COLLEGE PARK, Md. – A week ago, Temple redshirt sophomore Anthony Russo earned his first collegiate playing time at quarterback, appearing in two series during the Owls' 36-29 loss to visiting Buffalo.
On Saturday, Russo made his first start when starting quarterback Frank Nutile was unable to go due to an unspecified injury.
Russo, who learned of his starting role an hour before kickoff, made it a memorable starting debut, as he helped Temple rebound from losing its first two games to defeat Maryland, 35-14, in a dominating performance at Capital One Field.
A redshirt sophomore, Russo completed 15 of 25 passes for 228 yards, one touchdown and one interception.
"It is awesome, it is exciting," said Russo. "We had a great team win, our defense played out of their mind, our offensive line, I think I was hit only two or three times all game."
Russo, who was not sacked, played a major role in what could turn Temple's season around after opening losses to Villanova and Buffalo.
"This is insane, especially against a great defensive team like Maryland," he said. "I am just excited and happy as hell to be out there."
He learned an hour before the game that he would get the start.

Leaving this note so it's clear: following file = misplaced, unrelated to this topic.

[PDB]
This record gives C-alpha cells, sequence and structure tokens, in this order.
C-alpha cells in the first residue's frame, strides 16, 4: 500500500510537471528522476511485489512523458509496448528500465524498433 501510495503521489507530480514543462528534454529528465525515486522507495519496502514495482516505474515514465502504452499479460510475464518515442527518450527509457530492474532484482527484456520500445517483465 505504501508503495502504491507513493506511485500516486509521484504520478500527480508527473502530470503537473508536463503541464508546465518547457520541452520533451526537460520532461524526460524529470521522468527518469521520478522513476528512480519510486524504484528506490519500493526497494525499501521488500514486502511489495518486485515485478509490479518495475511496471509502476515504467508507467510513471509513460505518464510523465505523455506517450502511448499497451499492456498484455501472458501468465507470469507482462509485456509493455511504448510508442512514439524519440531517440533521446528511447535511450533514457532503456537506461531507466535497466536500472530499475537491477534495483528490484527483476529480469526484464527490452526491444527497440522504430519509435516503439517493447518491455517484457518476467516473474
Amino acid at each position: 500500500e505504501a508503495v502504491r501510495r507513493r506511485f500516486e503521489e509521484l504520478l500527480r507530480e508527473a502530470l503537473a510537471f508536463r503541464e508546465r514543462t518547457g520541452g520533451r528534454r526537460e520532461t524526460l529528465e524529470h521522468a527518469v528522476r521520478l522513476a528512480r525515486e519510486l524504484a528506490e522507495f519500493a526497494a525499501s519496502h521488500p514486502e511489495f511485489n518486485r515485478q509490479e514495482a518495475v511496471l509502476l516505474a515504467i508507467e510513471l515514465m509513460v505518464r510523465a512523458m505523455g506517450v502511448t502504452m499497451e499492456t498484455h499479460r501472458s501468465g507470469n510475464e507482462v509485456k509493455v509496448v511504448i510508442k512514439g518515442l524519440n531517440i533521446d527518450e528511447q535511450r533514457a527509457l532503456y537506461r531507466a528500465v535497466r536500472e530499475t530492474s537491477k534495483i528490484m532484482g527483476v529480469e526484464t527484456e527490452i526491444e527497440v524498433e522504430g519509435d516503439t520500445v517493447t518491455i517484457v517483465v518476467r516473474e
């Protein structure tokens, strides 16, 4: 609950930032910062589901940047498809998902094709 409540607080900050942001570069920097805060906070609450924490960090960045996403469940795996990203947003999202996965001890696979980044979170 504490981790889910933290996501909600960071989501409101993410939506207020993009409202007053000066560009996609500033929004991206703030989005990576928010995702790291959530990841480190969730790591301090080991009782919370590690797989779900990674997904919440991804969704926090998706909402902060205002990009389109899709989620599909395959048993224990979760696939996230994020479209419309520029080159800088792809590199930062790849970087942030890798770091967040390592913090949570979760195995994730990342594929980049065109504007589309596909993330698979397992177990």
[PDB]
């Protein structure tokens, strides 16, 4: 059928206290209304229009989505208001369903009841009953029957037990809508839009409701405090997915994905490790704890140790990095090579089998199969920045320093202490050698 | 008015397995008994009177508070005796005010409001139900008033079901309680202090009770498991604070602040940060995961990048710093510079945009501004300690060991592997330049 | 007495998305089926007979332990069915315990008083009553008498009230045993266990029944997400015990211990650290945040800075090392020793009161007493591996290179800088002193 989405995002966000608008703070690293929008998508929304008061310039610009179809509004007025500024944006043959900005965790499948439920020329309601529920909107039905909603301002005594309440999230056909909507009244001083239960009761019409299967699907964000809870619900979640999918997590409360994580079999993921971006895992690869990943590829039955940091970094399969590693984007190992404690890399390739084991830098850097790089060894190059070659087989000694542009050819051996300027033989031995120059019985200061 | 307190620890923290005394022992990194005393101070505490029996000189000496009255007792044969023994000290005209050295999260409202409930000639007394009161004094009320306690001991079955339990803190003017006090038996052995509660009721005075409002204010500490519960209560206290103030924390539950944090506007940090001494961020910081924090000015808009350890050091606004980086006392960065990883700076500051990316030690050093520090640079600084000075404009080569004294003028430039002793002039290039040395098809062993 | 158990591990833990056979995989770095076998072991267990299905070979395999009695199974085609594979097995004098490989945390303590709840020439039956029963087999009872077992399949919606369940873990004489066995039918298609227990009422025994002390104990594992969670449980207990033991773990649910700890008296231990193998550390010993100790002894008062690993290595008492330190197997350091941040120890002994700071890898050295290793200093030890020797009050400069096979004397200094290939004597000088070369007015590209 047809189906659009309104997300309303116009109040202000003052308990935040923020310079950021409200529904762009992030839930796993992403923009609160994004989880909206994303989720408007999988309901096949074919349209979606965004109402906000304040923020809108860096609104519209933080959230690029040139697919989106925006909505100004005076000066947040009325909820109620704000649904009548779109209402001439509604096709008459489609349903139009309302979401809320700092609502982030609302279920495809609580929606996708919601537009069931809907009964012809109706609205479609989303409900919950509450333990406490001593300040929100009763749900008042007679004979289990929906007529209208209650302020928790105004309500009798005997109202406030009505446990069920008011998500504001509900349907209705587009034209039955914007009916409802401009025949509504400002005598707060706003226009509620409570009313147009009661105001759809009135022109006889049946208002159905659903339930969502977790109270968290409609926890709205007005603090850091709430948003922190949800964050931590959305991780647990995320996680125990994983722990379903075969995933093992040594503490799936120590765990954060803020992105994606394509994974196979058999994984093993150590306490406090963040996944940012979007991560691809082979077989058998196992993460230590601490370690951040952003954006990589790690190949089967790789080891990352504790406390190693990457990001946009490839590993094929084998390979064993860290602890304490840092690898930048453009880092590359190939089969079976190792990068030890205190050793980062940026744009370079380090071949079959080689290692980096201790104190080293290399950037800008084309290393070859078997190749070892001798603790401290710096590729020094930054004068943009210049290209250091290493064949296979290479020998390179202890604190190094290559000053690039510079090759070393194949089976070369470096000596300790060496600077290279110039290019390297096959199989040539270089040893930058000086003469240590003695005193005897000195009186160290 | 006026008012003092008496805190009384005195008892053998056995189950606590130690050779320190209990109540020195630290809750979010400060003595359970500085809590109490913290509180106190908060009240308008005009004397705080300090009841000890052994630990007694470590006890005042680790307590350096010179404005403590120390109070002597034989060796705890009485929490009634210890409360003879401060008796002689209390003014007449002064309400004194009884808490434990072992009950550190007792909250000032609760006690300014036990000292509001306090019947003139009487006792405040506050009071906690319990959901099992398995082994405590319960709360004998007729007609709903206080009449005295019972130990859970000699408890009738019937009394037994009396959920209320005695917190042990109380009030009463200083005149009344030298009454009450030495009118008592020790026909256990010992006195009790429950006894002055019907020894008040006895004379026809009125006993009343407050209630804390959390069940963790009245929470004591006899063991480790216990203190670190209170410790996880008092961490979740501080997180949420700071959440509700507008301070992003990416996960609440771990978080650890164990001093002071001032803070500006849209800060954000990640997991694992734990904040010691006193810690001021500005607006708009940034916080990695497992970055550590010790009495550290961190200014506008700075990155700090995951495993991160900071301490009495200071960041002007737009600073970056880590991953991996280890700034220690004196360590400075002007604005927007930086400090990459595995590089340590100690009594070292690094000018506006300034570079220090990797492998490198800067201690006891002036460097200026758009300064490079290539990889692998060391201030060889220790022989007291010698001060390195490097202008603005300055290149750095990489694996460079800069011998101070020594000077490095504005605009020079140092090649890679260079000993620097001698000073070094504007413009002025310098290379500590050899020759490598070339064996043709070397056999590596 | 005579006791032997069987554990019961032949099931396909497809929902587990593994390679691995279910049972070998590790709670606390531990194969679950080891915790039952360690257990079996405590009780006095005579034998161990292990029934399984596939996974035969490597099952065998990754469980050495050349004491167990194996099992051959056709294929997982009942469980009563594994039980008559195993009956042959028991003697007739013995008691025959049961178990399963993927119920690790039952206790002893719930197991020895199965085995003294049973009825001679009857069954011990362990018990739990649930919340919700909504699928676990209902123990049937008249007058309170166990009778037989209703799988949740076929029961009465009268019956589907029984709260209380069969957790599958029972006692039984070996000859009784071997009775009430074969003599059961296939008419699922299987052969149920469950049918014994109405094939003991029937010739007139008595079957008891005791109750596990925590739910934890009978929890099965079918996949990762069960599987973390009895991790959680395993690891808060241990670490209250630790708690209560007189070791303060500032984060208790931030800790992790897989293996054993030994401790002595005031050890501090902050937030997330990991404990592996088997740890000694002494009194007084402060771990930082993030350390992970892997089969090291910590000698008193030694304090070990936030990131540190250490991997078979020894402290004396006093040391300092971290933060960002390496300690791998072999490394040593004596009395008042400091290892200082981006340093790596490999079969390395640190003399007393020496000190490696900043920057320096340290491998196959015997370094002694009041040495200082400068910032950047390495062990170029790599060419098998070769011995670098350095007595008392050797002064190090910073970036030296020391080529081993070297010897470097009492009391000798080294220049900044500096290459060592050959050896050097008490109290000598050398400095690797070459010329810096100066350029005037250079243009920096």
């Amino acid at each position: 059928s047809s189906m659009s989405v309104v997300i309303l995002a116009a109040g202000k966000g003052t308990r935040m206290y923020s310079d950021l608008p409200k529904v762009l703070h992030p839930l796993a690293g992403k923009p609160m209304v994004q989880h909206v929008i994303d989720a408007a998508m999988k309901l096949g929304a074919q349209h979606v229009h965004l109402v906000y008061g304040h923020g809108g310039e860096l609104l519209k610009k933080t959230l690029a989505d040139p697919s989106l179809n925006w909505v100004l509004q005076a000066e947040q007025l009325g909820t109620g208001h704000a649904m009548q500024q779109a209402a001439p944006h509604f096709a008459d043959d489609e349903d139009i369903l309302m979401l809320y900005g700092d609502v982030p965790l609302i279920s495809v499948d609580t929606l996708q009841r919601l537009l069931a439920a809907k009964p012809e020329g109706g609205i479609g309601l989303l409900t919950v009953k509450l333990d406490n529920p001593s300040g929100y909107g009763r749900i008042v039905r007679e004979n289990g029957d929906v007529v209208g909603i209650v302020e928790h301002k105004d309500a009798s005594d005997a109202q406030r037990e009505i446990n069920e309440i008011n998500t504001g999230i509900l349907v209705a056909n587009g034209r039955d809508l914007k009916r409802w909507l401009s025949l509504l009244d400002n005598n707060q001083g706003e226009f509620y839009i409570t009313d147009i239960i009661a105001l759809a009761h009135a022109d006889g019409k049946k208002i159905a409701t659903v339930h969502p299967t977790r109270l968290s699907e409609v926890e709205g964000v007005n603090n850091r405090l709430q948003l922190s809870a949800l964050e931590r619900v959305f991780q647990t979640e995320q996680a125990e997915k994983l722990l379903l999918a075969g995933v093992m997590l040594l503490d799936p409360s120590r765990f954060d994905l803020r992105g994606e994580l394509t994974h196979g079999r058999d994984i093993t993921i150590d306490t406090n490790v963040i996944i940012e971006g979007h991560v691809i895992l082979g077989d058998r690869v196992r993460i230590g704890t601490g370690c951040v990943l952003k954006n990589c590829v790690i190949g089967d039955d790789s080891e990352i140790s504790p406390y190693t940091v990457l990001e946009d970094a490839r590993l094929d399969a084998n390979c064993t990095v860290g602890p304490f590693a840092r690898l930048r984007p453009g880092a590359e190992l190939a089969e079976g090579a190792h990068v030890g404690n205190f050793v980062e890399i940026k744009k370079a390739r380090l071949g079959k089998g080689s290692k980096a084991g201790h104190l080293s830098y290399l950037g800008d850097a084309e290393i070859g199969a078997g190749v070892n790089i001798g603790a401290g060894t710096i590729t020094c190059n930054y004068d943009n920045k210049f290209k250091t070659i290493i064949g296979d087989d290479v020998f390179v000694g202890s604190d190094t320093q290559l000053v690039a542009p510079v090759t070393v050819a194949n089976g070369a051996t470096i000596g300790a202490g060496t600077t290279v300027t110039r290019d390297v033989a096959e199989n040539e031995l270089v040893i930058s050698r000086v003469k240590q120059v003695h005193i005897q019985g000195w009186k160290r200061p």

Russo bounced back from throwing a pick-six, to lead the Owls to a touchdown on the next series and extend their lead to 21-7 at halftime.
He then threw a 47-yard touchdown pass to wide-open tight end Kenny Yeboah on the first series of the second half.
"Playing a Big Ten team out of conference at their stadium with a big crowd (32,057), that is what you want," said Russo, who credited Nutile for helping him throughout the game. "It was pretty awesome when I heard I was going to start."
Temple's defense didn't allow a point. Besides the interception return, the Terrapins scored on a blocked punt. The Owls held Maryland to 195 total yards. The Terps, who averaged 39.5 points in their first two wins over Texas and Bowling Green, were 1-for-12 on third down conversions.
"We tackled well," defensive coordinator Andrew Thacker said. "…We played really hard and ran to the football. You could feel the energy."